ATHEIST, PRO-ABORTION BILLIONAIRE

Seeks to Subvert Catholic Church

“Only a blind man can deny that there is great confusion in the Church.”
- Cardinal Carlo Caffarra, April 22, 2017

Defending and Advocating

Authentic Catholic Social Teaching

St. Philomena Church
Built by St. Damien of Molokai
Photo courtesy of Jim Shoemaker
St. Philomena Church Built by St. Damien of Molokai Photo courtesy of Jim Shoemaker

Serving in Solidarity

With the Most Vulnerable

St. Philomena Church / Built by St. Damien of Molokai / Photo courtesy of Jim Shoemaker
“My greatest pleasure is to serve the Lord in His poor children rejected by other people."
-St. Damien of Molokai

REVEALING THE WOLVES

IN SHEEP'S CLOTHING

St. Philomena Church / Built by St. Damien of Molokai / Photo courtesy of Jim Shoemaker
"Not to oppose error is to approve it; and not to defend truth is to suppress it; and indeed to neglect to confound evil men, when we can do it, is no less a sin than to encourage them."
-Pope St. Felix III

SERVING THIS CATHOLIC MOMENT

VIA FAITHFUL CITIZENSHIP

St. Philomena Church / Built by St. Damien of Molokai / Photo courtesy of Jim Shoemaker
“Who is going to save our Church? Not our bishops, not our priests and religious. It is up to you, the people. You have the minds, the eyes, and the ears to save the Church. Your mission is to see that your priests act like priests, your bishops, like bishops, and your religious act like religious."
-Archbishop Fulton J. Sheen, 1972
 

“While the world changes,
the cross stands firm.”
- St. Bruno

Does Robert Jeffress Think That the Antichrist Evangelized His Ancestors?

Published on October 23, 2017

In response to this video:

Does anyone really believe this guy? In a 2011 interview, which is beginning to regain traction, Pastor Robert Jeffress shares that he thinks Satan created the Catholic Church—but where could this be coming from? As I wrote in The Bad Catholic's Guide to the Catechism, if Jeffress is right, and the Roman Catholic church was the Antichrist from the beginning, then…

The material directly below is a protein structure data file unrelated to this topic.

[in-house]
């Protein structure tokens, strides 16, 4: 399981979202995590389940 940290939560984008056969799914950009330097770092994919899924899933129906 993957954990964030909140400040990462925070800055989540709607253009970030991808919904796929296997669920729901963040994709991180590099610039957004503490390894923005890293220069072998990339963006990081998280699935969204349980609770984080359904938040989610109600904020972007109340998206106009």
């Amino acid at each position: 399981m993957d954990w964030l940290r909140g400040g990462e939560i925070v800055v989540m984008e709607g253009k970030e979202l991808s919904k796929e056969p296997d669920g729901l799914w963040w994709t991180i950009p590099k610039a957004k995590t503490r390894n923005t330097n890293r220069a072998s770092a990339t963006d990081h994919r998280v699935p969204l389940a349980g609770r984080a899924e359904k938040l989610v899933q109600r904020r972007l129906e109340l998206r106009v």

"How do we explain ... the evangelization of the still mostly pagan west? On this account, it was the Whore of Babylon, ruled over by the Antichrist, that brought the Gospel to France, Spain, England, Ireland (north and south!), Germany, Hungary, Poland, Scandinavia, Russia… you get the idea. Indeed, every one of the countries where the founders of the Reformation was born was converted after the Church embraced 'the dark side.' Furthermore, most Protestant churches still accept the decisions of Church councils held after this dark event—beginning with Nicaea. Were the bishops who reaffirmed the full divinity of Christ doing so in service to Satan?

People who open themselves to the power of evil do not, as a rule, continue to:

  • open hospitals for the poor,
  • preach the New Testament to hostile pagans,
  • confess the faith in the face of death at the hands of Muslim conquerors, or
  • painstakingly recopy the great works of antiquity while leading lives of poverty, chastity, and obedience.

What is more, it was the dark, perverted, post-Constantinian Church that converted St. Augustine—the very man whose theology of grace John Calvin took to its logical extreme. Logically, [Jeffress] should toss out St. Augustine, too.

It’s the central assertion of Protesantism (why else protest?) that the visible Church turned evil at some particular date, and passed her mantle to tiny groups of proto-Baptists or embryonic Pentecostalists for whom there is no historical evidence. To students of the Bible this ought to seem kind of strange. Whenever the Israelites committed some act of apostasy, God always sent a prophet to call them back, and punishments to remind them Who was in charge. There was always a clearly identifiable “remnant” keeping the faith, holding fast to the faith of Abraham and the law of Moses. Where were those people all through Dark Ages (500-1000)? If they were good Protestants, why didn’t they spread that faith (instead of the Roman corruption) through Western and Eastern Europe? Why do the oldest churches outside the Roman communion, in Ethiopia and India, have shockingly similar sacraments and nearly identical creeds (apart from a Christological heresy here or there), none of which reflect Luther’s or Calvin’s (or Zwingli’s or George Fox’s) supposedly apostolic doctrines?

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